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Scott Brown Continues Flirtation With Elected Office By Setting Up PAC In New Hampshire

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SCOTT BROWN
Then-Senate Republican nominee Scott Brown campaigns outside the TD Garden Jan. 18, 2010, in downtown Boston. (Photo by Darren McCollester/Getty Images) | Getty
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If you cast your mind back a few years, you might remember that, briefly, Scott Brown was sort of a thing.

Most notably, Brown became the GOP senator who ended the Democrats' seven-month Senate super-majority when he defeated Massachusetts Attorney General Martha Coakley in a special election to fill the seat of the late Ted Kennedy. Brown subsequently lost his reelection bid to Elizabeth Warren, and the title of "the Next Scott Brown" was officially conferred upon Gabriel Gomez, who lost his Massachusetts Senate bid to Ed Markey.

Since then, Brown has been a contributor to Fox News, playing the role of "the guy who re-summarizes what one of the other Republicans on the Fox News Sunday panel just said." He also briefly teased about his interest in running for the Massachusetts statehouse, before putting the kibosh on that idea. Lately, however, Brown has been flirting with the idea of being the next "Next Scott Brown," only this time the "Next Scott Brown" will be from New Hampshire instead of Massachusetts.

And so he's selling his house in Wrentham, Mass., and has set himself to the task of getting all up in the Granite State's grill. What's the next step? According to the Concord Monitor, it's setting up a New Hampshire-based political action committee:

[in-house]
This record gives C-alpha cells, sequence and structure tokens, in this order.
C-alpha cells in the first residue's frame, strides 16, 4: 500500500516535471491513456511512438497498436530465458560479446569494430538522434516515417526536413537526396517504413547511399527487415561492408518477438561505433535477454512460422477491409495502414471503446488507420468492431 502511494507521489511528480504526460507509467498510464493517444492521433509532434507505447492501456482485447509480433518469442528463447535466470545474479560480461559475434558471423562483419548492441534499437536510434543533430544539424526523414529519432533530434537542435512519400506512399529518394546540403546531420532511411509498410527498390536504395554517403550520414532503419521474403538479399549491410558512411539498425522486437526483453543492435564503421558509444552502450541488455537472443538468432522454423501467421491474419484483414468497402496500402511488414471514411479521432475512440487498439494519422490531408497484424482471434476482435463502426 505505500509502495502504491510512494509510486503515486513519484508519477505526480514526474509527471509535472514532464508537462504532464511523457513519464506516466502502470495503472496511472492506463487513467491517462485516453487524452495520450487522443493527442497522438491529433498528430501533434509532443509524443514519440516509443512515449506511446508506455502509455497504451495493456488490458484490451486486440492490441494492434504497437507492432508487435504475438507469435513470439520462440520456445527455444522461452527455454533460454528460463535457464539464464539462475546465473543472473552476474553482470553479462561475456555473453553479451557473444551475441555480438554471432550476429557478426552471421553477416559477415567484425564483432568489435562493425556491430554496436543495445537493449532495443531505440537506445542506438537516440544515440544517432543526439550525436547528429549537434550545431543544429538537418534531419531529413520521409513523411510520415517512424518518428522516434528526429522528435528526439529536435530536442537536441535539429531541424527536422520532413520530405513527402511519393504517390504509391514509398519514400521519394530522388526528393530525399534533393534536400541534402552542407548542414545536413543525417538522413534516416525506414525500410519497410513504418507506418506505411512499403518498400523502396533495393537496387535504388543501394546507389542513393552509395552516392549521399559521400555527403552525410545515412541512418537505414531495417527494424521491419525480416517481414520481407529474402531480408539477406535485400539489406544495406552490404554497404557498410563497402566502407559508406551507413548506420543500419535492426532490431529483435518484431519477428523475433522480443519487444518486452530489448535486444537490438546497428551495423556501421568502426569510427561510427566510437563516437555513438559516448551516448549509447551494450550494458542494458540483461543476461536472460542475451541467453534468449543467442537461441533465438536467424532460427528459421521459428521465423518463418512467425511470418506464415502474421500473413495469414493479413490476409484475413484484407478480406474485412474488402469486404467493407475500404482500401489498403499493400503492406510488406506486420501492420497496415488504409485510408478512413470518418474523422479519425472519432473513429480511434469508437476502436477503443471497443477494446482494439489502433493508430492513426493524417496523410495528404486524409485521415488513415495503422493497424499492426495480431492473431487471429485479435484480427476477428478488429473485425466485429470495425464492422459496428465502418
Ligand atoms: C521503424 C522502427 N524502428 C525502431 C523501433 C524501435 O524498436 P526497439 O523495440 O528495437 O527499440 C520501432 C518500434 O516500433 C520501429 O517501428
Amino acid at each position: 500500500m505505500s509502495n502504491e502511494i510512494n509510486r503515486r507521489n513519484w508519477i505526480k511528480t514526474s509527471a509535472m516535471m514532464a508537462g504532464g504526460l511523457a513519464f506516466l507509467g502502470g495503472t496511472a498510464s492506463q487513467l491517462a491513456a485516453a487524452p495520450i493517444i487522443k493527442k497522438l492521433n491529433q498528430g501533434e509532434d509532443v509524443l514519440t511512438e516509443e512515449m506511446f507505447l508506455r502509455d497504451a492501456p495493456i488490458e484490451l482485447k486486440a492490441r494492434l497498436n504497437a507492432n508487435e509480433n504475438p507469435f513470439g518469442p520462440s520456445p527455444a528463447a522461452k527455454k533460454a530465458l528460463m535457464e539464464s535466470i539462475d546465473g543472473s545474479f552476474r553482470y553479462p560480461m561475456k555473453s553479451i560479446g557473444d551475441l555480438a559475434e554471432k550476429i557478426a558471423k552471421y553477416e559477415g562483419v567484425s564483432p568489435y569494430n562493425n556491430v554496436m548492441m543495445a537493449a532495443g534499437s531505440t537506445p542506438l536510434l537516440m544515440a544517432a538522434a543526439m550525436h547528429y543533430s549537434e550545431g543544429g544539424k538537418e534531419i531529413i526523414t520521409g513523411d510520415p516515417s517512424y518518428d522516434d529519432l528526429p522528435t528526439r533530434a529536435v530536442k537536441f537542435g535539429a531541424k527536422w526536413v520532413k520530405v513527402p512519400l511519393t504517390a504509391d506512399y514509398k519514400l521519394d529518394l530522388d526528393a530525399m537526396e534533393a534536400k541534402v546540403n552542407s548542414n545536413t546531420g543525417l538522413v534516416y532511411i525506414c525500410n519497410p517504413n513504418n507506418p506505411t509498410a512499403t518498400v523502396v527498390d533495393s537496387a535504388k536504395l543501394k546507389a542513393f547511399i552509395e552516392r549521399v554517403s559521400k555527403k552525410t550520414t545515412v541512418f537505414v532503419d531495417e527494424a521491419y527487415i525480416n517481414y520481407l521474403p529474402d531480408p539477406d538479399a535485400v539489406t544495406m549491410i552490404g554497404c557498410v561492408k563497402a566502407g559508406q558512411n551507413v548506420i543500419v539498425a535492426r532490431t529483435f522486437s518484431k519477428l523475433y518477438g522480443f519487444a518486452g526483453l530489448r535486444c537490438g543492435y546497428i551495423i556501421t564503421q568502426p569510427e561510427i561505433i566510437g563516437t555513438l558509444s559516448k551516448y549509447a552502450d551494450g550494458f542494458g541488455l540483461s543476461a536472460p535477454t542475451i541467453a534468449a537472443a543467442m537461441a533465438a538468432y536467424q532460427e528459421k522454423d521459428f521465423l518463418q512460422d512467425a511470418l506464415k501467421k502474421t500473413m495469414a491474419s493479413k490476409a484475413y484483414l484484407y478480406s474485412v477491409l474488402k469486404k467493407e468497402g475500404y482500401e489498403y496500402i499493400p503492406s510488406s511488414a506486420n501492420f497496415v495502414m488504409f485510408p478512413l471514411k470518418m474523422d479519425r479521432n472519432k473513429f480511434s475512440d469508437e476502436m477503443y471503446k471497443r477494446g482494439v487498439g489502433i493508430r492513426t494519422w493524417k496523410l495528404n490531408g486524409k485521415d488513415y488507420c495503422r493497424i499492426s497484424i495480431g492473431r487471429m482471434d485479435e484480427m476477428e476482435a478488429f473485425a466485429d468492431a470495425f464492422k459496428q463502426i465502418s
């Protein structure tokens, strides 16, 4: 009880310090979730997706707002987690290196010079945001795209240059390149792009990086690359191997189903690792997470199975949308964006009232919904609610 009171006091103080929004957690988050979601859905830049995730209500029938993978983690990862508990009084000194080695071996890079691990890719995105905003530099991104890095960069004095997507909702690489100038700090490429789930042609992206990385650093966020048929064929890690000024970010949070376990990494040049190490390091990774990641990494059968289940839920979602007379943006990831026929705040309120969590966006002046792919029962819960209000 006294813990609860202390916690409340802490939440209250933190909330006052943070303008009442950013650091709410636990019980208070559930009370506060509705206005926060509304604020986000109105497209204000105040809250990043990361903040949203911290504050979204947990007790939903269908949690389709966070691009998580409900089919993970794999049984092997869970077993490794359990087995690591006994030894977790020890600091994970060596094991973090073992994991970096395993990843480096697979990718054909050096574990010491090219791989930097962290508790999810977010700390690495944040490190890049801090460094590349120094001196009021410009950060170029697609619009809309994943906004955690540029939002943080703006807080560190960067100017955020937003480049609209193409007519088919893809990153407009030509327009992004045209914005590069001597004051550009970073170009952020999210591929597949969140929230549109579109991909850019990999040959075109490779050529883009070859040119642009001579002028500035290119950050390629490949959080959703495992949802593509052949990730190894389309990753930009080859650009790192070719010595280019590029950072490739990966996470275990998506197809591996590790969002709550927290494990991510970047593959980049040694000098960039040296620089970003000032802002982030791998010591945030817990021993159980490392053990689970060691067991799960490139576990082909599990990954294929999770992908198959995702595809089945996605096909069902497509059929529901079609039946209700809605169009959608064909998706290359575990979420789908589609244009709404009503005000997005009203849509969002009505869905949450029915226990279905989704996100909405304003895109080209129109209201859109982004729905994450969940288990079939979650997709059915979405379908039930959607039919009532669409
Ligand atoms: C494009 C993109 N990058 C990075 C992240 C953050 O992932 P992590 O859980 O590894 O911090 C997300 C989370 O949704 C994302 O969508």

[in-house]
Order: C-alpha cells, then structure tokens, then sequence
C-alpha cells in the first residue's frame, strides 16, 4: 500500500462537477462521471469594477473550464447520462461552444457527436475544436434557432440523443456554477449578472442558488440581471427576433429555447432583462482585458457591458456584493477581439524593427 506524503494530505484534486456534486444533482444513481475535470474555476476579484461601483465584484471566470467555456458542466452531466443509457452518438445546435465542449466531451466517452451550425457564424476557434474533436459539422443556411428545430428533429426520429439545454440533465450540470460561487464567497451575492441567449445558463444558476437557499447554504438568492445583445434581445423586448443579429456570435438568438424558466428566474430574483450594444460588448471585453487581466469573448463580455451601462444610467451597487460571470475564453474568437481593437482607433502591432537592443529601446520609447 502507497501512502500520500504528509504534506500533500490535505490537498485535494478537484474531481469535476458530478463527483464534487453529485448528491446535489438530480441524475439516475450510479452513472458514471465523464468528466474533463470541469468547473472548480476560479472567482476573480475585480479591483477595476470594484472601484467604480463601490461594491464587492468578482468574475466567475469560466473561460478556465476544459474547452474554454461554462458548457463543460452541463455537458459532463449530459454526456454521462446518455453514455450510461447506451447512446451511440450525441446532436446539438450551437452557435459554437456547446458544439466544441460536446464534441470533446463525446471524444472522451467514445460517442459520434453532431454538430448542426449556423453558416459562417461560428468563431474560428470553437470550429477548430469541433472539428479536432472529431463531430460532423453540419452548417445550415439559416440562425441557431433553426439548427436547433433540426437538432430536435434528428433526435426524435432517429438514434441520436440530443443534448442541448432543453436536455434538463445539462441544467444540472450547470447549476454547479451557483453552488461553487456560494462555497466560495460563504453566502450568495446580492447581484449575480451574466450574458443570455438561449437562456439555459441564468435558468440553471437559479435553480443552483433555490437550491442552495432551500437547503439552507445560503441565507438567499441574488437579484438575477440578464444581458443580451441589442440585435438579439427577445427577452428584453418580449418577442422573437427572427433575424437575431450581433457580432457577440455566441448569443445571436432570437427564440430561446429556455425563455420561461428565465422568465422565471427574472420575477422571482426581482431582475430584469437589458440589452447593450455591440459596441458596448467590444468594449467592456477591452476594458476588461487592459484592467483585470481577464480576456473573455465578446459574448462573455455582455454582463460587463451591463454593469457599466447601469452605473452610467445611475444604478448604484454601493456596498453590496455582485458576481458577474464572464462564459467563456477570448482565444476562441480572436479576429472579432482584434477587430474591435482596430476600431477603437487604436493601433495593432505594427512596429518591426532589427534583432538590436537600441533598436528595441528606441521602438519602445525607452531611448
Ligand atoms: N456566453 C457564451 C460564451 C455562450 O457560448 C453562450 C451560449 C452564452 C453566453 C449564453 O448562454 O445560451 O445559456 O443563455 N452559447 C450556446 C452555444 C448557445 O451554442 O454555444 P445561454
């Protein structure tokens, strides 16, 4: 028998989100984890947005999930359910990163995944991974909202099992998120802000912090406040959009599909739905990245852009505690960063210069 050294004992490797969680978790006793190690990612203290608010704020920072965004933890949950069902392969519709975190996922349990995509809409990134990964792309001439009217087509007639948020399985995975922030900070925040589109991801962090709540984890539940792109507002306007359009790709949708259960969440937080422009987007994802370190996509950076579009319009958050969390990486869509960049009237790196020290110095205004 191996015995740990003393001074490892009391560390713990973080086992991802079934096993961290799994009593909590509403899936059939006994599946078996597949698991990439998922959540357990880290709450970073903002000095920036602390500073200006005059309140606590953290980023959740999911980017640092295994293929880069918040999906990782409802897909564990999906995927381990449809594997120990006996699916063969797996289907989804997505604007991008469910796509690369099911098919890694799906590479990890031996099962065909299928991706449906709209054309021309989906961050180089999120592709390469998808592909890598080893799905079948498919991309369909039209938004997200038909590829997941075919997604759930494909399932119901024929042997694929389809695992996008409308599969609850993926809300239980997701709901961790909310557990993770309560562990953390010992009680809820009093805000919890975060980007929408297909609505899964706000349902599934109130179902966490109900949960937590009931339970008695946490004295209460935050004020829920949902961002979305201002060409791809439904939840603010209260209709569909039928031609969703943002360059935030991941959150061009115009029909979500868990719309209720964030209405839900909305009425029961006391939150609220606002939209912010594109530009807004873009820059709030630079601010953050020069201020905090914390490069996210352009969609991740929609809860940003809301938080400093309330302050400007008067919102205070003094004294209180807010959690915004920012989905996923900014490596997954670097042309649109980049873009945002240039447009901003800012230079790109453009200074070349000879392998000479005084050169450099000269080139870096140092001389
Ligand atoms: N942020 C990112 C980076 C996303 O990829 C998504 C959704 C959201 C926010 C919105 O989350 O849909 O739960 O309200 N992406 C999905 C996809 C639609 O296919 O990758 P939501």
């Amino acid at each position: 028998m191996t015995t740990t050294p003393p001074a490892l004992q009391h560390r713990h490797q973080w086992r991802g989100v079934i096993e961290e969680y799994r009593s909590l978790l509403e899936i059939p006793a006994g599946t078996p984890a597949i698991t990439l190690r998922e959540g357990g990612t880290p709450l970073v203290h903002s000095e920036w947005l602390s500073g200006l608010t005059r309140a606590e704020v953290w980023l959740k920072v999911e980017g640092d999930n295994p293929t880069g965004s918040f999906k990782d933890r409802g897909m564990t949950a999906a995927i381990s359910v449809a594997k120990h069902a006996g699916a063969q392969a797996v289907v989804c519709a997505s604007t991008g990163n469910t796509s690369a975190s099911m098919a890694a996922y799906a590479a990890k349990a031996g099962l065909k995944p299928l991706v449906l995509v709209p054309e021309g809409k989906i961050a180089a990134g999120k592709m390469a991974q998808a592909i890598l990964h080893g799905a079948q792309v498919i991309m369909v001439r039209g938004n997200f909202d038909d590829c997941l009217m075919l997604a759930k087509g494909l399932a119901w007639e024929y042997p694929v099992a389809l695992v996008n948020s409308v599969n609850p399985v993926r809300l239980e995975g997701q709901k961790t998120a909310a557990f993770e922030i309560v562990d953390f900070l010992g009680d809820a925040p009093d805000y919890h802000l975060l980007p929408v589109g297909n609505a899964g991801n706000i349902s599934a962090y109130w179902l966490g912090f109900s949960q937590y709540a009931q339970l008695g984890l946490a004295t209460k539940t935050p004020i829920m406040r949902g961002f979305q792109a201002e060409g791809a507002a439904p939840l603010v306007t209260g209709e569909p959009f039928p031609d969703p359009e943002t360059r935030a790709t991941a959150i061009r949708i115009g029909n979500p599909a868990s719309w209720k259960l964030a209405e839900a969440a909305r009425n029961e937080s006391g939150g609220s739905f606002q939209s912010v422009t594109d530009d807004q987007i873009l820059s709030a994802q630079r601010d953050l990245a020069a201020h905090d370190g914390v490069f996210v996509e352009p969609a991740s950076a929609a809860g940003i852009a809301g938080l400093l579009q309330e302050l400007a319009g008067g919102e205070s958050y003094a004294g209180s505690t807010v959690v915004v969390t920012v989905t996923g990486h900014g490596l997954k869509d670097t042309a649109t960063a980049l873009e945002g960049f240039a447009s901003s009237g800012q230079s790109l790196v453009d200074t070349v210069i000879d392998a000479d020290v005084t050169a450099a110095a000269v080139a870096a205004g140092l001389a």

The former Massachusetts senator has been a frequent visitor to New Hampshire in recent months, headlining Republican fundraisers and stoking speculation he might switch states and run against Sen. Jeanne Shaheen in 2014 -- a possibility he's pointedly declined to rule out.

The latest (possible) clue: On Oct. 11, Scott filed paperwork with the secretary of state's office registering The People's Seat PAC Inc. as a New Hampshire political committee.

The People's Seat PAC is the new name for Brown's old U.S. Senate campaign committee, and it had $187,000 on hand as of Sept. 30, according to the Federal Election Commission.

The New Hampshire filing listed the PAC's purpose as "to back strong, dedicated candidates, and continue efforts to bring reform to government." It indicated it would spend money in the 2014 state primary and general elections, but didn't list any specific candidates.

For Brown, setting up a PAC makes a lot of sense, because in terms of hooking up with influential political marchers in New Hampshire, a PAC is the political equivalent of Tinder. And getting to know the who's who of the New Hampshire GOP serves a dual purpose: Brown positions himself for a potential Senate run against Shaheen (polls conducted by PPP suggest he'd be a strong contender), and it keeps alive his presidential ambitions. Oh sorry, I should have mentioned -- Brown appears to have presidential ambitions. Who knew?

As Politico reports, Brown apparently chose "People's Seat PAC" because he once responded to the suggestion that he was running for "Ted Kennedy's seat" with the statement, "With all due respect, it's not the Kennedy seat and it's not the Democrats' seat, it's the people's seat." That phrase, "the people's seat," became "the Next Scott Brown" of phrases associated with his political career.

This means that "Bqhatevwr PAC" is still available, if you want it.

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